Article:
So, this is my personal effort to promote something that has many names. Accommodation, coexistence, etc. Call it what you want. It’s either going to piss you off or make you smile, or a combination of the two. My hope is that it makes you smile at least more often than not. My point here is that one can have faith in the divine and a healthy understanding of science.
The hardcore atheists and the radical religionists will no-doubt scoff, refute and otherwise cast this aside, which would only suffice to prove, empirically, they are cut from the same cloth. So be it.
This blog is simply a conversation, and it is my hope that the result of this conversation is an understanding of God not as a being of wrath, rage, discrimination, bigotry, hate, and ignorance of the natural world and the sciences.
I reason that faith and reason can be reconciled, but there must be a compromise on the part of faith, and that compromise must come from the religious aspect. It is from religion where the negatives emerge, where discrimination and bigotry is born, and the head-in-the-sand point of view toward science and reason.
Thus, some of what you will find here are pieces (original and the work of others) on dangerous doctrines such as a literal hell/eternal punishment and support for the LGBT community, general egalitarianism, a decidedly left-leaning world view and a deep love for the teachings all those leaders in the faith community, present and past, that hold humanitarian tenets of equality and value the dedication, research and discovery that the scientific community contribute to our knowledge base.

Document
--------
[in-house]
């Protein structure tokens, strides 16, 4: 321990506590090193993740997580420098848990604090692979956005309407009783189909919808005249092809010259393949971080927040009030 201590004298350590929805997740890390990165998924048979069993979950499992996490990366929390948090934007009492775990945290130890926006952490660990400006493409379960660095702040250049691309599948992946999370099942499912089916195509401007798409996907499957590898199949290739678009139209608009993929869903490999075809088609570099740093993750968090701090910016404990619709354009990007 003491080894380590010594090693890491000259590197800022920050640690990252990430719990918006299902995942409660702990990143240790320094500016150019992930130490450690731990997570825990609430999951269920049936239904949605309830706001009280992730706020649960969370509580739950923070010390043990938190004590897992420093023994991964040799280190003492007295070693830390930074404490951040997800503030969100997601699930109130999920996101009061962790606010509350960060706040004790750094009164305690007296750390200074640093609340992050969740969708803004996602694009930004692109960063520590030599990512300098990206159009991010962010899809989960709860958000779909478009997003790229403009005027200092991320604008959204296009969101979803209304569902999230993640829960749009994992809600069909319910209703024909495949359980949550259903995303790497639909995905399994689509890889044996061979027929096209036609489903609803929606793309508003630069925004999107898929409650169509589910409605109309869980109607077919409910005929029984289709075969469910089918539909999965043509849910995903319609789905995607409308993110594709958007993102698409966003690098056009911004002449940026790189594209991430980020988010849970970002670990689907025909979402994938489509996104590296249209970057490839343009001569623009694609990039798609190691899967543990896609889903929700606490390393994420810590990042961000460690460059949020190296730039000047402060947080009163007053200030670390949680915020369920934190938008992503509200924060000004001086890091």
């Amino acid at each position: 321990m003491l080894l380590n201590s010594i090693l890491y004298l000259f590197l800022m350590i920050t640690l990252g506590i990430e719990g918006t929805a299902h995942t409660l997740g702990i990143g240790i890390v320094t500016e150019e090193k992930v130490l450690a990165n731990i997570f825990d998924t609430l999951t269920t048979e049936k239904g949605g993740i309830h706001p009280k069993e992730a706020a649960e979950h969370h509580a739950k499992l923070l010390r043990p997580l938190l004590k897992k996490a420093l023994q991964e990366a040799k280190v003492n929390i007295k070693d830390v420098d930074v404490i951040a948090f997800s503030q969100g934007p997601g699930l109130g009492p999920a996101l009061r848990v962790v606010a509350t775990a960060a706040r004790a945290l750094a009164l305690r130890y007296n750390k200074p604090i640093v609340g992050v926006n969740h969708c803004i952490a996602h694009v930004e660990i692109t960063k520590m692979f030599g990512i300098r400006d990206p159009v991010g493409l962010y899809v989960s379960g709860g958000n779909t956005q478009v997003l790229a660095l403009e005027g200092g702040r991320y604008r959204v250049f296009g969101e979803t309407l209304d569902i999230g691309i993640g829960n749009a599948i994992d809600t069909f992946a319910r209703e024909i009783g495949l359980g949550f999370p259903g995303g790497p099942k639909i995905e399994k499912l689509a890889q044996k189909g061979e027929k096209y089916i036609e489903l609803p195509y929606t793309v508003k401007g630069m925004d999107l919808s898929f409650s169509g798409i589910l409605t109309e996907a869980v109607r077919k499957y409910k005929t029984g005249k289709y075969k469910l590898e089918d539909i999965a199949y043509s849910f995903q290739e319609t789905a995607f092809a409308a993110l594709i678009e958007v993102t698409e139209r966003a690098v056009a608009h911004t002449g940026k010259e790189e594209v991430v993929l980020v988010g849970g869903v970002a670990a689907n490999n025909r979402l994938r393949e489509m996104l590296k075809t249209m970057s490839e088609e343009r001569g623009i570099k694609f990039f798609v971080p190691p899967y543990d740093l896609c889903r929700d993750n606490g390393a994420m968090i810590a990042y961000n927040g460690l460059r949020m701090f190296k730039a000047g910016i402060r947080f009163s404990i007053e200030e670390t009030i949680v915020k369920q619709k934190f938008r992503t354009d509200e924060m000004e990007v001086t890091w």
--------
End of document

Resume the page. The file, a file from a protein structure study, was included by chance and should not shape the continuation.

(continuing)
To this end, I leave you with the words of famed astrophysicist, Niel deGrasse Tyson:
“So the history of discovery, particularly cosmic discovery, but discovery in general, scientific discovery, is one where at any given moment, there’s a frontier. And there tends to be an urge for people, especially religious people, to assert that across that boundary, into the unknown lies the handiwork of God.
“This shows up a lot. Newton even said it. He had his laws of gravity and motion and he was explaining the moon and the planets, he was there. He doesn’t mention God for any of that. And then he gets to the limits of what his equations can calculate. So, I don’t, can’t quite figure this out. Maybe God steps in and makes it right every now and then. That’s where he invoked God.
“And Ptolemy, he bet on the wrong horse, but he was a brilliant guy. He formulated the geocentric universe, with Earth in the middle. This is where we got epicycles and all this machinations of the heavens. But it was still a mystery to him. He looked up and uttered the following words, “when I trace at my pleasure the windings to and fro of the heavenly bodies,” these are the planets going through retrograde and back, the mysteries of the Earth, ‘when I trace at my pleasure the windings to and fro of the heavenly bodies, I no longer touch Earth with my feet. I stand in the presence of Zeus himself and take my fill of ambrosia.’
“What he did was invoke, he didn’t invoke Zeus to account for the rock that he’s standing on or the air he’s breathing. It was this point of mystery. And in gets invoked God. This, over time, has been described by philosophers as the God of the gaps. If that’s how you, if that’s where you’re going to put your God in this world, then God is an ever-receding pocket of scientific ignorance.
“If that’s how you’re going to invoke God. If God is the mystery of the universe, these mysteries, we’re tackling these mysteries one by one. If you’re going to stay religious at the end of the conversation, God has to mean more to you than just where science has yet to tread.”
Welcome to “Everyone In”
– Alan Steele